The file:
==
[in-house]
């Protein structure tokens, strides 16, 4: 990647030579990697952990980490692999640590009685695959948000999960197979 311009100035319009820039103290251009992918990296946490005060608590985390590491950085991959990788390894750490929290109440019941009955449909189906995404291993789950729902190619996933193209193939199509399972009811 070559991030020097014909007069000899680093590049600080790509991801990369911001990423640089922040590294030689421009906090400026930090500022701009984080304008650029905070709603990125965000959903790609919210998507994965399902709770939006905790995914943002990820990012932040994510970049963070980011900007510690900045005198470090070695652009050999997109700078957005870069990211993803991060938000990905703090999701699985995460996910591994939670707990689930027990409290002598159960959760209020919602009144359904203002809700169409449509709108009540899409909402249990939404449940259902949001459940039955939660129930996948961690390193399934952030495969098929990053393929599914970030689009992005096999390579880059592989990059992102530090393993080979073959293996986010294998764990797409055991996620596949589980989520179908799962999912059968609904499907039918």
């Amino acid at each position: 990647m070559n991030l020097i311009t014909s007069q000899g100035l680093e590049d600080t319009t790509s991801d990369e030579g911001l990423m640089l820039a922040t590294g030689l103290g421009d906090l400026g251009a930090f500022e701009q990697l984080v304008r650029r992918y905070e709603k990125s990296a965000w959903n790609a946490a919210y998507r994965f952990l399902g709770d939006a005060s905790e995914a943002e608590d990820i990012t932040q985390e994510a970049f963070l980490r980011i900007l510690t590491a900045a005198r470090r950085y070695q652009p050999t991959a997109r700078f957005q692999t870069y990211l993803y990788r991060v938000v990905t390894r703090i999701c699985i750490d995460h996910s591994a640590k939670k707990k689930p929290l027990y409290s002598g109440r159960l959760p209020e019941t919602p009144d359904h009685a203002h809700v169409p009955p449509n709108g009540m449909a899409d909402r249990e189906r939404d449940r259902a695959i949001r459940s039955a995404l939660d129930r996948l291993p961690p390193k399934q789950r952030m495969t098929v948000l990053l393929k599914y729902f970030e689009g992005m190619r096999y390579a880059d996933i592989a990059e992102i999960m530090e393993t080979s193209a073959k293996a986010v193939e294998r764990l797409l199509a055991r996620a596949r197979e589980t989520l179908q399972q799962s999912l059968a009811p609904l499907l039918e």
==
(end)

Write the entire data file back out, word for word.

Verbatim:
[in-house]
């Protein structure tokens, strides 16, 4: 990647030579990697952990980490692999640590009685695959948000999960197979 311009100035319009820039103290251009992918990296946490005060608590985390590491950085991959990788390894750490929290109440019941009955449909189906995404291993789950729902190619996933193209193939199509399972009811 070559991030020097014909007069000899680093590049600080790509991801990369911001990423640089922040590294030689421009906090400026930090500022701009984080304008650029905070709603990125965000959903790609919210998507994965399902709770939006905790995914943002990820990012932040994510970049963070980011900007510690900045005198470090070695652009050999997109700078957005870069990211993803991060938000990905703090999701699985995460996910591994939670707990689930027990409290002598159960959760209020919602009144359904203002809700169409449509709108009540899409909402249990939404449940259902949001459940039955939660129930996948961690390193399934952030495969098929990053393929599914970030689009992005096999390579880059592989990059992102530090393993080979073959293996986010294998764990797409055991996620596949589980989520179908799962999912059968609904499907039918």
């Amino acid at each position: 990647m070559n991030l020097i311009t014909s007069q000899g100035l680093e590049d600080t319009t790509s991801d990369e030579g911001l990423m640089l820039a922040t590294g030689l103290g421009d906090l400026g251009a930090f500022e701009q990697l984080v304008r650029r992918y905070e709603k990125s990296a965000w959903n790609a946490a919210y998507r994965f952990l399902g709770d939006a005060s905790e995914a943002e608590d990820i990012t932040q985390e994510a970049f963070l980490r980011i900007l510690t590491a900045a005198r470090r950085y070695q652009p050999t991959a997109r700078f957005q692999t870069y990211l993803y990788r991060v938000v990905t390894r703090i999701c699985i750490d995460h996910s591994a640590k939670k707990k689930p929290l027990y409290s002598g109440r159960l959760p209020e019941t919602p009144d359904h009685a203002h809700v169409p009955p449509n709108g009540m449909a899409d909402r249990e189906r939404d449940r259902a695959i949001r459940s039955a995404l939660d129930r996948l291993p961690p390193k399934q789950r952030m495969t098929v948000l990053l393929k599914y729902f970030e689009g992005m190619r096999y390579a880059d996933i592989a990059e992102i999960m530090e393993t080979s193209a073959k293996a986010v193939e294998r764990l797409l199509a055991r996620a596949r197979e589980t989520l179908q399972q799962s999912l059968a009811p609904l499907l039918e």